Rising healthcare costs can put a huge dent in your budget. But it can be even more costly to go without healthcare — especially if you wind up with enormous medical bills.
During the final months of the year, most employers offer open-enrollment season, giving workers the opportunity to opt into a new health insurance plan or change existing healthcare coverage.
This is an important benefit, so don't overlook your on-the-job coverage. But what about people who are self-employed, changing jobs or currently unemployed?
Fortunately, there are strategies these individuals can use in order to lower healthcare expenses. Here's how to get cheaper health insurance.
Balance coverage and access with affordability.
Generally, you want to look at price, coverage, and ease of use when picking up any healthcare policy. Clearly, affordability should weigh heavily in your decision, but don't let that be the sole criteria. Besides, costs are much more than premiums.
Don't forget to look at the three other times you'll have to dole out money, including prescription drug costs in the plan (make sure the drugs you take are actually covered), the deductible you have to pay before benefits kick in, and the overall amount you can be expected to shell out in any given year.
Consider a high deduction plan.
If you're single and in relatively good health, you can save money by picking a low-cost, high-deductible plan that will cover you mainly for major procedures. However, if you go to the doctor a lot of have kids, don't make the mistake of picking a cheap policy only to later discover that it only covers major injuries or catastrophic illnesses.
In the new Insurance Marketplace, established as part of the Affordable Care Act, the Platinum Plan offers the highest premium with the highest coverage. The Bronze plan offers the lowest premium but also the least amount of coverage, with the individual paying for about 40% of medical of medical expenses.
Before you choose any plan or switch to a new one, if you have a preferred doctor, make sure he or she accepts the plan you're considering.
Consider your expected usage.
On the coverage front, find out what services and procedures are included–as well as which treatments are excluded. Then, figure out how you would fare in a typical year, based on your expected use of benefits, the premiums, co-pays and prescription drugs you may need.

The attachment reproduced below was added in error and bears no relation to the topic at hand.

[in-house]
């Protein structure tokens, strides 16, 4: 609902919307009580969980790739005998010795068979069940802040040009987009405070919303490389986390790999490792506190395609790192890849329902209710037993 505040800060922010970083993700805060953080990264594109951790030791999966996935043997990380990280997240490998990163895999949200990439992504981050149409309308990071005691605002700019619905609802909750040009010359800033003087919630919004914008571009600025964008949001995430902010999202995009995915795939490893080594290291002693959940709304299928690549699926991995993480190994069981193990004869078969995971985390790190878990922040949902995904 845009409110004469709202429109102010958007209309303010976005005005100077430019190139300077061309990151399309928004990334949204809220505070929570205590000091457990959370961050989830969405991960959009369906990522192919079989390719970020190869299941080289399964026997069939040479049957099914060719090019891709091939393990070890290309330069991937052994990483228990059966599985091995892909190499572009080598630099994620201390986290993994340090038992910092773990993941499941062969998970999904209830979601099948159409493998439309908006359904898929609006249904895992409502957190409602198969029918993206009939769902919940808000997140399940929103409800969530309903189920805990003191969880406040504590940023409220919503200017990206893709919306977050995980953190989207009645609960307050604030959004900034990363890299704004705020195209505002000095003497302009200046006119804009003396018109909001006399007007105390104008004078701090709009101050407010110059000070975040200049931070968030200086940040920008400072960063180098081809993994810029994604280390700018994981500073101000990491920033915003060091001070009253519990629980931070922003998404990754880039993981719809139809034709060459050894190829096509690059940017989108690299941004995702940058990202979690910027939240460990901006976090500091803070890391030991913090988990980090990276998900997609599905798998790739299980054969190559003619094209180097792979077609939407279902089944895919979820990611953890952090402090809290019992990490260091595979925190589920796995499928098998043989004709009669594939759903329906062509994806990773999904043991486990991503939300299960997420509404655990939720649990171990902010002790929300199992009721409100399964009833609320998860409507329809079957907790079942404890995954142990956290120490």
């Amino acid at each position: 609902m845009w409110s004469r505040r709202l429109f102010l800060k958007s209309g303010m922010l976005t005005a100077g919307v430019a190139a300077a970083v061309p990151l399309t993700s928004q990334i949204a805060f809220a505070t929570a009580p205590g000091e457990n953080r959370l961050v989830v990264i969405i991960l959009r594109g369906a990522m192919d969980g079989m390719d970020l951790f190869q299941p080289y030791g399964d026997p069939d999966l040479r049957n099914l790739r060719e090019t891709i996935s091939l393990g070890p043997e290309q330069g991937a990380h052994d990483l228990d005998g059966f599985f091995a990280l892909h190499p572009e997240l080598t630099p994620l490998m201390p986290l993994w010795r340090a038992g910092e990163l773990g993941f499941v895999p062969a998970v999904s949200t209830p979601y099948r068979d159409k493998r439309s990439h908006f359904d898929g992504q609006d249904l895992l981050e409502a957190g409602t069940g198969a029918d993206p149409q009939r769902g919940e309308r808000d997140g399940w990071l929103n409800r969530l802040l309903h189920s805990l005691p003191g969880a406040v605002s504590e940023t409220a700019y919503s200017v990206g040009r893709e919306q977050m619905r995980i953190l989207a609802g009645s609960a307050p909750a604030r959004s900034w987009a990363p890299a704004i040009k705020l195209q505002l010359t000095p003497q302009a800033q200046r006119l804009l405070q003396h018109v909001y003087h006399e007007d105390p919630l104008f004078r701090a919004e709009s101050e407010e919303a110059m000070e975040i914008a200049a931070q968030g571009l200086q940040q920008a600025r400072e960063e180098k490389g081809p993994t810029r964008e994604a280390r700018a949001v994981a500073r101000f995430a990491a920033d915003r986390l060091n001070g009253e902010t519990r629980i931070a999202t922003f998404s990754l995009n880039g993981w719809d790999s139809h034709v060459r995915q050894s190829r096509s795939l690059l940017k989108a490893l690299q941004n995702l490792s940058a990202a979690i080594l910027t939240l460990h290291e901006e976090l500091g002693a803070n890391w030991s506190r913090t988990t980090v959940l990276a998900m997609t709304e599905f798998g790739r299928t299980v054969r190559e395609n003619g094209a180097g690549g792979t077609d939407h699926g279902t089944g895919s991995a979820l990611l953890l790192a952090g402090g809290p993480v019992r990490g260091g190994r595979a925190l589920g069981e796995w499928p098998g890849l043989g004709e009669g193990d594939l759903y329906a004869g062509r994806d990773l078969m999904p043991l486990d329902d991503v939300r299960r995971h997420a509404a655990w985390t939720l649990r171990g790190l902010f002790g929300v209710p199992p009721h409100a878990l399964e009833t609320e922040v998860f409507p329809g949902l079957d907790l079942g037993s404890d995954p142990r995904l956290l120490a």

For instance, if you take specific medications, you might choose a plan with higher premiums if the drug costs were low enough to offset it.
Speak with your employer about discounts.
A growing number of employers will pay some of your healthcare premiums or at least offer more generous discounts, if you agree to practice certain healthy behaviors. For example, you might lose weight, stop smoking, get regular checkups, or walk 30 minutes a day –all of which could lower your healthcare expenses. Be sure to check with your HR department to see if your company offers such perks.
Tips for entrepreneurs and freelancers. If you've been laid off and am now working as a freelance consultant or if you've recently started up as a full-time independent contractor, you'll need to get good, affordable health insurance on your own.
For those anticipating a job transition, you'll want to find health insurance that won't cost an arm and a leg once COBRA runs out.
The best way independent consultants and freelancers can find affordable health insurance is to take advantage of the group policy discounts offered through membership groups through which they may be affiliated.
For instance, by joining the Freelancer's Union free of charge, you can get reasonable rates on health insurance and dental coverage. You can also try the non-profit National Association of Socially Responsible Organizations for referrals to health plans, state by state, that offer affordable health insurance rates for freelancers, small business owners, and independent contractors.
NASCRO is a health care exchange for employer groups, individuals and people on Medicare. NASCRO also functions as both a service provider and an advocate for professionals, employees, small businesses and non-profits.
One financial benefit of being a freelancer/entrepreneur is that you're allowed to deduct at least part of the cost of the health insurance premiums you pay. This allows you to recoup some of your healthcare expenses.
For more information about the tax advantages available to self-employed persons paying for health insurance, see IRS Publication 535, Business Expenses. The health insurance information is under Section 6.
Advice for the unemployed.
FInally, if you're unemployed you may be able to get an affordable health insurance plan through the Marketplace. More details are available at Healthcare.gov. http://Healthcare.gov. But generally speaking, your savings will be based on your income and household size since those factors–not your employment status–determine what health coverage you'r eligible for and how much help the government will offer in paying for coverage.
Depending on your income (or lack thereof), you might also be eligible for free or low-cost coverage through Medicaid or the Children's Health Insurance Program (CHIP). CHIP is offered in every state and it provides health insurance to children whose families earn too much to qualify for traditional Medicaid but have low incomes.